Actually these are forces of different substance, two types of fa-jin at disparate levels. Those who release force with a powerful stroke employ force that is similar to that in other martial arts (i.e. the striking as in the “kick/strike/trip/grapple” techniques.) The delivery is directed at a point and with a strong force one can injure the opponent. If the opponent is ejected, it is from the residual force after sustaining damage to the rival. On the other hand, the high level Tai Chi method of striking is launching. This requires controlling the opponent (i.e. stringing the opponent’s structure integrally after enveloping him), then ejecting the opponent as a whole. The force is not expressed at a point, but delivered to the adversary’s entire structure. The subject does not feel as if hit by a stone. It is rather like being tossed by a wave without suffering localised injury.

 

This is a very intriguing phenomenon. My skills are not perfected yet, but I am able to display some of this effect. With the same straight punch, if I have intention to hurt, then at the point of contact my force is sent directly into the subject’s body but stopping within. If I only want to eject the rival, then when my fist comes in contact with his body my force radiates to envelop  his whole structure, while an element is retained to control the main body. The force released is not delivered in a line, but rather like a sheet that tosses the opponent without injuring him.

 

I sometimes experiment with a student by delivering a straight punch to his body. At the point of contact if I intend to advance my force at a point then even if I do not release force, the student will feel uncomfortable. However when I intend to launch his body, my force will adjust accordingly and upon release, he will jump as a whole. The student does not feel hurt or uncomfortable. If a Tai Chi practitioner can only deliver force at one point then his strike will be the same as that of other martial arts. He can only strike to injure. On the other hand, launching an opponent without showing any brute force, one displays integral power. From this alone we can see the level of a practitioner’s Tai Chi.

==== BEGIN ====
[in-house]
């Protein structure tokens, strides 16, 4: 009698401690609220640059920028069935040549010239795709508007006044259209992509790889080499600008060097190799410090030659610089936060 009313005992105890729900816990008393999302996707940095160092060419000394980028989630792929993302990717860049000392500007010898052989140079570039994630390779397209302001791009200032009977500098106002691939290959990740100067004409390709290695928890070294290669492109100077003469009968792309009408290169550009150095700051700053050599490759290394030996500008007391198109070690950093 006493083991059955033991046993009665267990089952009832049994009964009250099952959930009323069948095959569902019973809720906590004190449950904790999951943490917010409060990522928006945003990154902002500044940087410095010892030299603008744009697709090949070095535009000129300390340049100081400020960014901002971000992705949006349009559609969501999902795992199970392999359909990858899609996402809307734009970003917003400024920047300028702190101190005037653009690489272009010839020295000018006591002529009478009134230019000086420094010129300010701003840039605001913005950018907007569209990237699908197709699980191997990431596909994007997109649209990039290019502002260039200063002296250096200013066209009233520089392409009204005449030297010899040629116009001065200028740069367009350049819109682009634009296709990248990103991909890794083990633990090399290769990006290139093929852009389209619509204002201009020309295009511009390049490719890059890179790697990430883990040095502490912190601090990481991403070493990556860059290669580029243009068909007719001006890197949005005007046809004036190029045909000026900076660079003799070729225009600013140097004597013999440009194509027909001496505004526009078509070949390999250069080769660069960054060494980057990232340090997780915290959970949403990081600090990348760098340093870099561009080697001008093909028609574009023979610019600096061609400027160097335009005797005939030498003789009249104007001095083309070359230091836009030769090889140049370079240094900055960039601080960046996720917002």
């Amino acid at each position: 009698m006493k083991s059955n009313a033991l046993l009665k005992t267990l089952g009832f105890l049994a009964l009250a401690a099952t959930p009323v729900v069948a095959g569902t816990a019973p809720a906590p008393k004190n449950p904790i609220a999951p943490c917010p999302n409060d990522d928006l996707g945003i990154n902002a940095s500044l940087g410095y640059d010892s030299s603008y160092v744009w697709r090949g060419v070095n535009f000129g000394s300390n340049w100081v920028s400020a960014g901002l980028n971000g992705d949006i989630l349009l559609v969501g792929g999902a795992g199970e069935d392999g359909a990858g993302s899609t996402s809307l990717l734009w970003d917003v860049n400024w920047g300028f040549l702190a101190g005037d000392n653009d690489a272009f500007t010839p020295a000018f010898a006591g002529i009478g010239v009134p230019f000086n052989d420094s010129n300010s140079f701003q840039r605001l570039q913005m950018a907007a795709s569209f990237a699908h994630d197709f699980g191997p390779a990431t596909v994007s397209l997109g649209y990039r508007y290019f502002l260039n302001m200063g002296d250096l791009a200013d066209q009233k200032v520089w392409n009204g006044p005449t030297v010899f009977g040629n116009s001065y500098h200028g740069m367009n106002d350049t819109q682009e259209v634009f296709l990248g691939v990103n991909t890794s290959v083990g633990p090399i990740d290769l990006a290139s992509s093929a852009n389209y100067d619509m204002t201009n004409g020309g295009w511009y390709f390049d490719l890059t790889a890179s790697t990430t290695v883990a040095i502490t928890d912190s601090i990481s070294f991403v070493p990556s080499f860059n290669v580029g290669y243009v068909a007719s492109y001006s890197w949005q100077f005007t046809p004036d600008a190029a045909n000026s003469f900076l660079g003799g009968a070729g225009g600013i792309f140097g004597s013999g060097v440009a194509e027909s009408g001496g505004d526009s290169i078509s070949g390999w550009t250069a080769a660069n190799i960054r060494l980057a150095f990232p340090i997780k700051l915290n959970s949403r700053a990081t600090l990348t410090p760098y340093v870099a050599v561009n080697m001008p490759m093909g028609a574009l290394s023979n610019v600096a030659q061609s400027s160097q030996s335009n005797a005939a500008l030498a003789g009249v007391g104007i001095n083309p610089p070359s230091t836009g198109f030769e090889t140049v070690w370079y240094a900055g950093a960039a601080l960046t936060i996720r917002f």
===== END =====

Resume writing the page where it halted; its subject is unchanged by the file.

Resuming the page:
2.         Special Type of Spiral Force, Genuine Tai Chi.

 

            Earlier we mentioned that Master Hong could send an opponent flying, on one hand it was because he could control the rival, and on the other his spiral force was executed superbly. Actually many Tai Chi practitioners’ forward force are not developed correctly, and very few could show a spiral force that uproots the opponent. Even a lot of well-known experts do not possess this type of internal strength. Little wonder there are so few who could launch people into the air. Master Hong could achieve this, and there are two points that we should learn from.

 

Many Tai Chi practitioners, especially those who practice the Chen style like to talk about spiral force or silk reeling force. I have observed many people’s action, and in reality they have not developed genuine spiral force. At best we only can say they have developed the wrong sort (opposite direction) of spiral force. When they deliver a forward push, with the straightening of the back leg their rear hips and knees also rise. The force developed is forward but pressing downward, not a scooping force in a forward and upward curve. When two forward and downward forces meet, they easily become a confrontation of strength. In push hands their arms circle with each other, but these are motion involving only the upper half of the body. This is not coordinated spiral force of the whole body but only localised spiral force.

 

In Master Hong’s forms, when forward force is applied the rear hip and knee sink while the front knee is lifted. The forward force developed this way is curved scooping upwards, and is therefore able to launch the opponent flying. This force is comprised of two different elements that travel in separate directions.

 

There is another point, i.e. the issue of the origin of force. A lot of Tai Chi practitioners maintain that “the waist is the master”, i.e. using the waist to direct rotation and turning. Another saying is “internal rotation of the dan-tien”, that is using the lower abdominal region as the focal point for twisting and turning. Actually these are relatively out of date and less advanced way of training.